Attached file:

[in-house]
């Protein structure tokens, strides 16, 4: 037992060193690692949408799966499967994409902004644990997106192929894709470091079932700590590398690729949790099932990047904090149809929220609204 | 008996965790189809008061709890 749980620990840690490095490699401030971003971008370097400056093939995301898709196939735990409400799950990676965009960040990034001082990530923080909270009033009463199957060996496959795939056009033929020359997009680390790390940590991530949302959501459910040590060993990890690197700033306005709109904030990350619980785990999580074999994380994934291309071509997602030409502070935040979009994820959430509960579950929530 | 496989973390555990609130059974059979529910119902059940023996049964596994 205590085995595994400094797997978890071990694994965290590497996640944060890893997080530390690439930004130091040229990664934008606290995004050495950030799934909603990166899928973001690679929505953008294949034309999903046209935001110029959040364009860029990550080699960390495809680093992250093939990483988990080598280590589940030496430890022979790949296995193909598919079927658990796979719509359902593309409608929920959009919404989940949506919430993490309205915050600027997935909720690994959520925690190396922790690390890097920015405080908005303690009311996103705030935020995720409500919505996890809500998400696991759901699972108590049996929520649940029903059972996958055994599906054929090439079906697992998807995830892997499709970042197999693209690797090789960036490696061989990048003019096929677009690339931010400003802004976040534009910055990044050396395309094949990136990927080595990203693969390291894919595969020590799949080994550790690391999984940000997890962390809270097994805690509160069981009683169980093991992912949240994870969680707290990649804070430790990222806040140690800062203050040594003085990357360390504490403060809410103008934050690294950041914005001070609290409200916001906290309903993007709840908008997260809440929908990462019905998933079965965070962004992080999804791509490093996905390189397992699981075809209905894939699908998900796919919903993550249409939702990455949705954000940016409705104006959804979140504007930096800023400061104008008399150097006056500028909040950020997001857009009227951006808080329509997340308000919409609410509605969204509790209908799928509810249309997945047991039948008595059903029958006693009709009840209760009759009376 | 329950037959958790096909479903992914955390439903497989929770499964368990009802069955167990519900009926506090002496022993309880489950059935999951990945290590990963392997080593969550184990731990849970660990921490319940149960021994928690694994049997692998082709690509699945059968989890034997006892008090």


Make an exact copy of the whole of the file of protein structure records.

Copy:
[in-house]
């Protein structure tokens, strides 16, 4: 037992060193690692949408799966499967994409902004644990997106192929894709470091079932700590590398690729949790099932990047904090149809929220609204 | 008996965790189809008061709890 749980620990840690490095490699401030971003971008370097400056093939995301898709196939735990409400799950990676965009960040990034001082990530923080909270009033009463199957060996496959795939056009033929020359997009680390790390940590991530949302959501459910040590060993990890690197700033306005709109904030990350619980785990999580074999994380994934291309071509997602030409502070935040979009994820959430509960579950929530 | 496989973390555990609130059974059979529910119902059940023996049964596994 205590085995595994400094797997978890071990694994965290590497996640944060890893997080530390690439930004130091040229990664934008606290995004050495950030799934909603990166899928973001690679929505953008294949034309999903046209935001110029959040364009860029990550080699960390495809680093992250093939990483988990080598280590589940030496430890022979790949296995193909598919079927658990796979719509359902593309409608929920959009919404989940949506919430993490309205915050600027997935909720690994959520925690190396922790690390890097920015405080908005303690009311996103705030935020995720409500919505996890809500998400696991759901699972108590049996929520649940029903059972996958055994599906054929090439079906697992998807995830892997499709970042197999693209690797090789960036490696061989990048003019096929677009690339931010400003802004976040534009910055990044050396395309094949990136990927080595990203693969390291894919595969020590799949080994550790690391999984940000997890962390809270097994805690509160069981009683169980093991992912949240994870969680707290990649804070430790990222806040140690800062203050040594003085990357360390504490403060809410103008934050690294950041914005001070609290409200916001906290309903993007709840908008997260809440929908990462019905998933079965965070962004992080999804791509490093996905390189397992699981075809209905894939699908998900796919919903993550249409939702990455949705954000940016409705104006959804979140504007930096800023400061104008008399150097006056500028909040950020997001857009009227951006808080329509997340308000919409609410509605969204509790209908799928509810249309997945047991039948008595059903029958006693009709009840209760009759009376 | 329950037959958790096909479903992914955390439903497989929770499964368990009802069955167990519900009926506090002496022993309880489950059935999951990945290590990963392997080593969550184990731990849970660990921490319940149960021994928690694994049997692998082709690509699945059968989890034997006892008090």